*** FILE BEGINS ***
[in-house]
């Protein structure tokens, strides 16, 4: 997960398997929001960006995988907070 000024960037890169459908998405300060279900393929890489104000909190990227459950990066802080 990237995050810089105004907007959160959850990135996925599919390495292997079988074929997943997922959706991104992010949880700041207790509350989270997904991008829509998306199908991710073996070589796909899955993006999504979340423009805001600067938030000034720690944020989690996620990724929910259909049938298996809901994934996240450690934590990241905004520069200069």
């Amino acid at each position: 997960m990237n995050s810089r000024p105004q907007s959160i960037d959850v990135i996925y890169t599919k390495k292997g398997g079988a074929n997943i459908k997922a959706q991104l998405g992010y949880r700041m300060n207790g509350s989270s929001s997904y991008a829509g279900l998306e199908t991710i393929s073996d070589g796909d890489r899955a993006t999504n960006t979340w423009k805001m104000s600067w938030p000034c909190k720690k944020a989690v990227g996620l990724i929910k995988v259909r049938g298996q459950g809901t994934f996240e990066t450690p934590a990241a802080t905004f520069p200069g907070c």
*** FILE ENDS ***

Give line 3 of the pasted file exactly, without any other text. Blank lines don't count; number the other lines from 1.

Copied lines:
């Amino acid at each position: 997960m990237n995050s810089r000024p105004q907007s959160i960037d959850v990135i996925y890169t599919k390495k292997g398997g079988a074929n997943i459908k997922a959706q991104l998405g992010y949880r700041m300060n207790g509350s989270s929001s997904y991008a829509g279900l998306e199908t991710i393929s073996d070589g796909d890489r899955a993006t999504n960006t979340w423009k805001m104000s600067w938030p000034c909190k720690k944020a989690v990227g996620l990724i929910k995988v259909r049938g298996q459950g809901t994934f996240e990066t450690p934590a990241a802080t905004f520069p200069g907070c």